Heartland Alliance advances the human rights and responds to the human needs of endangered populations—particularly the poor, the isolated, and the displaced—through the provision of comprehensive and respectful services and the promotion of permanent solutions leading to a more just global society.
The genesis of Heartland Alliance for Human Needs & Human Rights was 125 years ago, when Chicago was the fastest growing city in the world. Then, as now, too many people were struggling to survive in poverty, were new to the city or marginalized from the mainstream, vulnerable to legal or medical or financial troubles. The motivations and values of the civic leaders who sought to address these issues are the DNA that still informs today’s Heartland Alliance.
Heartland Alliance was born in 1888, when Chicago became the second city to form a Travelers Aid organization. Newcomers moving to the city to look for work—particularly vulnerable youth and women—were able to visit Travelers Aid service centers around the city’s ports and rail stations and receive help with housing, employment and community resettlement.
These efforts were expanded by the work of Jane Addams and her colleagues at Hull House, when they founded the League for the Protection of Immigrants in 1908. The League advocated to ensure immigrant rights and worked to integrate immigrants into U.S. life, placing particular attention on legal protections for youth.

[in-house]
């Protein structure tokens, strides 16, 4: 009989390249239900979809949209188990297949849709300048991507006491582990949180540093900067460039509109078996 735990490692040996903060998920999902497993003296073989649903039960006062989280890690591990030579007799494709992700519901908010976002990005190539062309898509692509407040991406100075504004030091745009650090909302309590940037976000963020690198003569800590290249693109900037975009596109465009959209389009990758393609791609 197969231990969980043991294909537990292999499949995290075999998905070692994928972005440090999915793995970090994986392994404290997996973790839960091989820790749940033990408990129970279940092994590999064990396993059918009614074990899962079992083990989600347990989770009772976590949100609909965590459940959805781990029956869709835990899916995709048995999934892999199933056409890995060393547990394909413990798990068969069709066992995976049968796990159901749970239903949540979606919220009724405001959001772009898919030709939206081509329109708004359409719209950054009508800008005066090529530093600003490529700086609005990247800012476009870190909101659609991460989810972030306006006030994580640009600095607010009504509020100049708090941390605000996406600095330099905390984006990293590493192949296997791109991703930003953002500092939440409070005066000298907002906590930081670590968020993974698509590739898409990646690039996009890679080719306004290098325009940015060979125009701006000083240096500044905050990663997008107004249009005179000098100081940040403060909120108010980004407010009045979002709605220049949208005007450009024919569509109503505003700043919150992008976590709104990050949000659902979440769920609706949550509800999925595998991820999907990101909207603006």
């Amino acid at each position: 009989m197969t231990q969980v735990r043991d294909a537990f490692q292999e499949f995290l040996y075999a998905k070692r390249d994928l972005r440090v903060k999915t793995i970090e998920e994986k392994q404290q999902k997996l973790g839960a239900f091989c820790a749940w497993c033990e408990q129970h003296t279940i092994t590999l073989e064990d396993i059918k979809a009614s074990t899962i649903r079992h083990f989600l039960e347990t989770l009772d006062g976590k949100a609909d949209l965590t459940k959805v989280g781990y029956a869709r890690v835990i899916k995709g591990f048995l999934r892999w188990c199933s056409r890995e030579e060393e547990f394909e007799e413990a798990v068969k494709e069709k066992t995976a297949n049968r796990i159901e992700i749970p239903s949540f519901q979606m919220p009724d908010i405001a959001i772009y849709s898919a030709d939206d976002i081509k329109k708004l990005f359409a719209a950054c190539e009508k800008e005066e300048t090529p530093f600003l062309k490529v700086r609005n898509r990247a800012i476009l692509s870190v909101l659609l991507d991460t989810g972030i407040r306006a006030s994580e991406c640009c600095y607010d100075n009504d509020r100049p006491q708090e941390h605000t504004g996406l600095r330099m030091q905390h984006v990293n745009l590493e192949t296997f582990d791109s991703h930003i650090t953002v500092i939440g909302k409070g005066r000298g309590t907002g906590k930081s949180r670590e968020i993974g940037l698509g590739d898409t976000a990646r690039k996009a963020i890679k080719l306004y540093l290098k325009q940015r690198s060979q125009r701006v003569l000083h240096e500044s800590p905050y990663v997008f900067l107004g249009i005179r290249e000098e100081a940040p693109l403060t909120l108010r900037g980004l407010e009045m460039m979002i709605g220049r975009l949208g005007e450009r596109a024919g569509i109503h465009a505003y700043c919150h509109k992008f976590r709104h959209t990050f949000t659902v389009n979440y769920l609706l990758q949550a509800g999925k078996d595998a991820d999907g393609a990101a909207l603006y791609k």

Over the next sixty years, both organizations worked steadily in Chicago to assist the poor and vulnerable whose lives were upended by the events of the day: migrating military personnel during WWI, the jobless and homeless during the Depression, those displaced from Europe by WWII, Southerners flocking to Chicago in the post-war years looking for industrial jobs. The groups operated rooming houses, particularly for women and children, provided legal protections and helped with economic security and opportunity.
In 1967, the two organizations with parallel missions merged into one: Travelers Aid of Metropolitan Chicago. In the 1970s, the organization was one of the first partners of the U.S. government’s new refugee resettlement program and began working in health care with an initiative to provide medical and dental care to migrants.
Changing its name in 1980 to become Travelers and Immigrants Aid, the organization continued to grow. We identified and formed some of the first responses in the nation to the growing issue of homelessness, including birthing the Chicago Coalition for the Homeless, and helped found the AIDS Foundation of Chicago.
Heartland Alliance for Human Needs & Human Rights was formally adopted as the name of our organization in 1995 to best reflect our growing portfolio of housing, health care, economic security, and legal protections services. The experience, values, lessons, and programs of more than a century are connected in Heartland Alliance.